It was an important family trip for us after 10 months of being in and out of doctors’ clinics and multiple scans following my surgery last June where I had one breast removed and reconstructive surgery following a breast cancer diagnosis. I thank God that I am well and was ready for my big trip.

As Ben’s work locations were in two rather un-touristy towns, I packed several small travel toys and activities for some afternoons where I might just want to veg out in the hotel room when Ben was at work.

I wrote out a travel checklist to remind myself of various things to pack into our luggage.

Caleb, who loves to be involved in everything, saw my list and decided to start his own travel checklist.

He followed me around the house, asking me how to spell words that he added to his list.

When he reached item #24 on his list, he told me, “Remember to bring Joy.”

“Bring what?” I asked as I busied with packing his clothes and toys.

“Being Joy…you know Joy? Joy in your heart,” he said.

I paused from my busy bee state and looked up. “Wow…,” I said. “Okay, we will bring Joy.”

Caleb travel list

“And don’t forget me,” Caleb said as he added his own name to his packing list. “We’ll also bring God and Jesus,” he said, adding two more names to his list.

And so we did.

We had a free and easy, chilled out vacation.

Caleb St Galen

Caleb and I spent a morning playing in a patch of residual snow outside our hotel.

An afternoon in the bookstore when it was too chilly to be outdoors.

Caleb snow.png

And other simple pleasures.

And we were filled with joy in our hearts.

Caleb&Em.png

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When I wrote Prince Bear & Pauper Bear 10 years ago, I borrowed nieces, godchildren and friends’ kids to do book readings with me. I never imagined the day when I would be on stage with my own son doing a book reading together.

That day came yesterday when Caleb and I did a mother-son book reading together at the start of the ARISE! concert yesterday.

It was a special moment for me to see my 6-year-old read Prince Bear & Pauper Bear confidently, and then join the rest of the children’s choir in singing, shouting and praising God with songs and worship.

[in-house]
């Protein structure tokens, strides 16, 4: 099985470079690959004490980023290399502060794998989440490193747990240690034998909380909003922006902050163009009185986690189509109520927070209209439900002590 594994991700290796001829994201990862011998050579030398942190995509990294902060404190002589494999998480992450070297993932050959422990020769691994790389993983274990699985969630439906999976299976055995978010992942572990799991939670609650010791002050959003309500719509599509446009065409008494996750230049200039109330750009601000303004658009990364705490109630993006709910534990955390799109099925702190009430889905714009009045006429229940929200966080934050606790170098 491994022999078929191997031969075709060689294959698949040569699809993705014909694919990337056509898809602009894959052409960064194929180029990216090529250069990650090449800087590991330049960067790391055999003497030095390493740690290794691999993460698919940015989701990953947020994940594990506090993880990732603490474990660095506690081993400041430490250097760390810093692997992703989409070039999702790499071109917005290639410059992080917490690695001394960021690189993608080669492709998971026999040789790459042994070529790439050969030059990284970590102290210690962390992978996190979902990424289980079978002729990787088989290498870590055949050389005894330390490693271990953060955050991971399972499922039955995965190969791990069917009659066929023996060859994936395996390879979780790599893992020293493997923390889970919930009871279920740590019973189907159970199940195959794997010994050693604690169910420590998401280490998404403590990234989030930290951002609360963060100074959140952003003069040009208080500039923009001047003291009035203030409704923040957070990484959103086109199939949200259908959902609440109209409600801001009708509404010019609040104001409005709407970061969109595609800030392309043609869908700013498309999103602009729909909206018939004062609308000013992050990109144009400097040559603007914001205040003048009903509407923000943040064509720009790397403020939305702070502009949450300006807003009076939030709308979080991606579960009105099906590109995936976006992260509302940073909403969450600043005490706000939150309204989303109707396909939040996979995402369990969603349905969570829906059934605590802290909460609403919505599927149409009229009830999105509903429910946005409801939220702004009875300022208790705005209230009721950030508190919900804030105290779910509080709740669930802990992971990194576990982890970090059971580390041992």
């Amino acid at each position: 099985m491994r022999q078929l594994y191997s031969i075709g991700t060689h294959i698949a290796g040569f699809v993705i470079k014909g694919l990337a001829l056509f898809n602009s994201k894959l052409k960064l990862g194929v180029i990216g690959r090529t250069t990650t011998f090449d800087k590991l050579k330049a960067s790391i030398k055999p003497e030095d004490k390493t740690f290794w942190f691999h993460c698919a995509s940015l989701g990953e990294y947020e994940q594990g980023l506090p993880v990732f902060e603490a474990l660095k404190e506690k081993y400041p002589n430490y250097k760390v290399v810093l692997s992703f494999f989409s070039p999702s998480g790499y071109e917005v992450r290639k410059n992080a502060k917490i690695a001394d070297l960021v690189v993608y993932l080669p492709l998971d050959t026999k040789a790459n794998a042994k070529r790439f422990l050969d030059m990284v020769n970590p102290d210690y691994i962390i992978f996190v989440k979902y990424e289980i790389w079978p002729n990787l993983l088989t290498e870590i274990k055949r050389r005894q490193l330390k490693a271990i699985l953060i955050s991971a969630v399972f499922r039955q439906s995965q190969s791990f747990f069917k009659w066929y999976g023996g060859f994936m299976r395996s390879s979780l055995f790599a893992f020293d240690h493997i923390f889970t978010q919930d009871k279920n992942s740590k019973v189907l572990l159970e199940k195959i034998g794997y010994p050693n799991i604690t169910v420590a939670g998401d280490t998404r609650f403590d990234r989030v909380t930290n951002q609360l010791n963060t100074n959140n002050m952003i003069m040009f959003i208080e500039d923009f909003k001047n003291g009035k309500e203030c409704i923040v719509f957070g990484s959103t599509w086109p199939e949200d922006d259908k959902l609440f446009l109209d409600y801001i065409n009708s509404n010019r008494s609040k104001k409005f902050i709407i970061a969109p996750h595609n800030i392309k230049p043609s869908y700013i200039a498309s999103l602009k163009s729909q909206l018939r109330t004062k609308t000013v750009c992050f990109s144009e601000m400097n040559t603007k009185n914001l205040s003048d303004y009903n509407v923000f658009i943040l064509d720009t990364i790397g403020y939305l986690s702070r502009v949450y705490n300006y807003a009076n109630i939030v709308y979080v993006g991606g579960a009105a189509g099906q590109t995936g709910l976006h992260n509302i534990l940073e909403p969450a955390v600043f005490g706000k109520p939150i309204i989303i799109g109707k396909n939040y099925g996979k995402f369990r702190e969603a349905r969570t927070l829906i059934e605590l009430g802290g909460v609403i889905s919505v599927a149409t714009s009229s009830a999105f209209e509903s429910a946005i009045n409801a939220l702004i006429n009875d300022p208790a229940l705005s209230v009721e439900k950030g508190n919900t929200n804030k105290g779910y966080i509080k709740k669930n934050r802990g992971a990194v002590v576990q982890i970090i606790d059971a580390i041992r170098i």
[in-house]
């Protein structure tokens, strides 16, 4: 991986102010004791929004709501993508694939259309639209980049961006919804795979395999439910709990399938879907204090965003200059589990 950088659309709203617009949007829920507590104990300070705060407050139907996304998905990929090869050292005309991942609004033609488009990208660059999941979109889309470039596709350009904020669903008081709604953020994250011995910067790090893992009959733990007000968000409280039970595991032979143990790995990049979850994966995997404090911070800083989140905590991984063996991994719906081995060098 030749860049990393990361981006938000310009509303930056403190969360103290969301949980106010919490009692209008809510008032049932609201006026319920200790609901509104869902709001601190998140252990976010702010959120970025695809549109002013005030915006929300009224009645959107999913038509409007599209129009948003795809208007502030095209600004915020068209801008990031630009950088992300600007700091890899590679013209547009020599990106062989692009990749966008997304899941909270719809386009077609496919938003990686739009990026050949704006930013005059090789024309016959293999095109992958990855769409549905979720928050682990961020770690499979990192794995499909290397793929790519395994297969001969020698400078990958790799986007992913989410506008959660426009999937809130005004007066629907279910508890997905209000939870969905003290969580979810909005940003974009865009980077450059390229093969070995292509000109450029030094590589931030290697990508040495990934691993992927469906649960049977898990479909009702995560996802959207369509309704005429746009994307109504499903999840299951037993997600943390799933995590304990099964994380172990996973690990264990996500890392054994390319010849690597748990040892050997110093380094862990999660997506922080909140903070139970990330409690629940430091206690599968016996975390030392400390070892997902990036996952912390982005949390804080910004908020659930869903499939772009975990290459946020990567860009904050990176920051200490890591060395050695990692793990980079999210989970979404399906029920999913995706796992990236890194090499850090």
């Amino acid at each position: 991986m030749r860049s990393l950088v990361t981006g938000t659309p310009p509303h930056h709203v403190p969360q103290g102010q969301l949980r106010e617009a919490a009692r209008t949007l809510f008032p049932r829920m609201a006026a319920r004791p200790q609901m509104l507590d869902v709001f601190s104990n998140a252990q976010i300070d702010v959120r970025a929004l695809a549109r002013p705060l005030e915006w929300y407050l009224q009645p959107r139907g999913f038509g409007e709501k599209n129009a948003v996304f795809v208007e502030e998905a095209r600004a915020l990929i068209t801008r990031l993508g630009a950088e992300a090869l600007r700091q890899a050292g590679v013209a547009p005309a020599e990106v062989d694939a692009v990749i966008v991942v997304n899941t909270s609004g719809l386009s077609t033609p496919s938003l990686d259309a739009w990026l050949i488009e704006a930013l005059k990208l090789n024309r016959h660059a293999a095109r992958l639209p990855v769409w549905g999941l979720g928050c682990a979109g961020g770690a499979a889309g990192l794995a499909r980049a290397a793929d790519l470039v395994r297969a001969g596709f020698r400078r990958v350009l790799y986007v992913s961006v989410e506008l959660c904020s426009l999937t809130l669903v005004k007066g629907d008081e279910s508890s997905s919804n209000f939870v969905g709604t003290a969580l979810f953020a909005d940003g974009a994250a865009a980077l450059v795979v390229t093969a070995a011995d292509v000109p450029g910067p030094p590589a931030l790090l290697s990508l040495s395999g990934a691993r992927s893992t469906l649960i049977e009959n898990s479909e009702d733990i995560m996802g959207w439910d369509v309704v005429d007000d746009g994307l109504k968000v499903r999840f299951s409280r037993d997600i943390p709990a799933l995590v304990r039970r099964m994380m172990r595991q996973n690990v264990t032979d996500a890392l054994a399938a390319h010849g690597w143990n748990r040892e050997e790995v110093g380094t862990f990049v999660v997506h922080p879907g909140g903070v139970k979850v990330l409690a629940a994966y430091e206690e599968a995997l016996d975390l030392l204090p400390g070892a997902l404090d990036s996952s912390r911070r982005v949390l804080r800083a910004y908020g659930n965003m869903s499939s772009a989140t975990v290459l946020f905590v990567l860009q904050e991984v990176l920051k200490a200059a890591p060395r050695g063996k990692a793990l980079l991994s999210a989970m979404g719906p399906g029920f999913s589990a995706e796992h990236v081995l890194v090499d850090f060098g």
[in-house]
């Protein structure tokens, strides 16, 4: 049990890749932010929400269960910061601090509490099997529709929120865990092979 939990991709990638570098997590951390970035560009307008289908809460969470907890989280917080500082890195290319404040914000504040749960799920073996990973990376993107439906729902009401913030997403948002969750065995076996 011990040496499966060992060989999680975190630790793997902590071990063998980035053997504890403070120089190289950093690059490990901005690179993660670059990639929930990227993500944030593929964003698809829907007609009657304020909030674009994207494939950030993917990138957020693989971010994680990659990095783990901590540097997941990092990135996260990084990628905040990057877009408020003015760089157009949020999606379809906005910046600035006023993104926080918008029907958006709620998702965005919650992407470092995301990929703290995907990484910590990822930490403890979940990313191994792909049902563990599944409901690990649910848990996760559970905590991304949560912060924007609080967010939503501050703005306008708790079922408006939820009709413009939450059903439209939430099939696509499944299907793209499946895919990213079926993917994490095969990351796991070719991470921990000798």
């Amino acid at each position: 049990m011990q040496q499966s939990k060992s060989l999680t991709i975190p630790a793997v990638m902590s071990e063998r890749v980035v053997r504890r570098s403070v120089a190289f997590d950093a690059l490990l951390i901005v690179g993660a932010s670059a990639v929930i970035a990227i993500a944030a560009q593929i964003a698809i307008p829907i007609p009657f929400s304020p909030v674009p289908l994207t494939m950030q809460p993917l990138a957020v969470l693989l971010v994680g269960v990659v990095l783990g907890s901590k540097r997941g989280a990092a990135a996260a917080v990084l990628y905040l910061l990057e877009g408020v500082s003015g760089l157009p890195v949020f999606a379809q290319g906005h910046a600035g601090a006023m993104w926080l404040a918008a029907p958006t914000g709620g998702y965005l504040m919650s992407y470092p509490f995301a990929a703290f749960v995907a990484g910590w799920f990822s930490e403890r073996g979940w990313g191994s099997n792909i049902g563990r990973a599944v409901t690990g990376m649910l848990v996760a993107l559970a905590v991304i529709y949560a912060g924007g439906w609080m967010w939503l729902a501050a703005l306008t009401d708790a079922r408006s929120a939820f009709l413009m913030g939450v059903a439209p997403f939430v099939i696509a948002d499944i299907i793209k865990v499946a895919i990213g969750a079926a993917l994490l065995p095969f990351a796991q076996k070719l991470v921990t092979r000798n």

Book reading1

Photo credit: Ong Puay See

book reading2

Photo credit: Arlene Alegra-Wood

Caleb Elijah Elise.png

Caleb singing “Revelation” together with his cousins and Music Director/Composer Amy Tan

 Related link:

http://singapore.kidsarise.com/

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Caleb’s just turned 6! And he’s grown by leaps and bounds in the past year, from skills to perspectives, resilience to new focus.

6th-birthday

1.      Ditching the Wheels, Making a Splash

Caleb has been cycling on his 4-wheels bicycle since 3/4 years old. Just past his 5th birthday, he decided, rather nonchalantly, that he wanted to ditch the two training wheels and cycle on two wheels. He wobbled on his first attempt along the road outside our home. On his second try, a few minutes later, he steadied up and took off!

Next, he decided to try swimming without his swim-jacket. After a few kicks and splashes with Ben, he started diving into the pool swim-jacketless. That he had crossed these big milestones without cajoling or expectation made them that much sweeter to see.

A few months later, he started to bathe himself on a few occasions and then consistently clean up after himself after his big business.

It’s been a treat to watch him leap from one milestone to another, and wonder what he will do next.

 2.      Wielding lightsabers & Lego Force through the Dark Side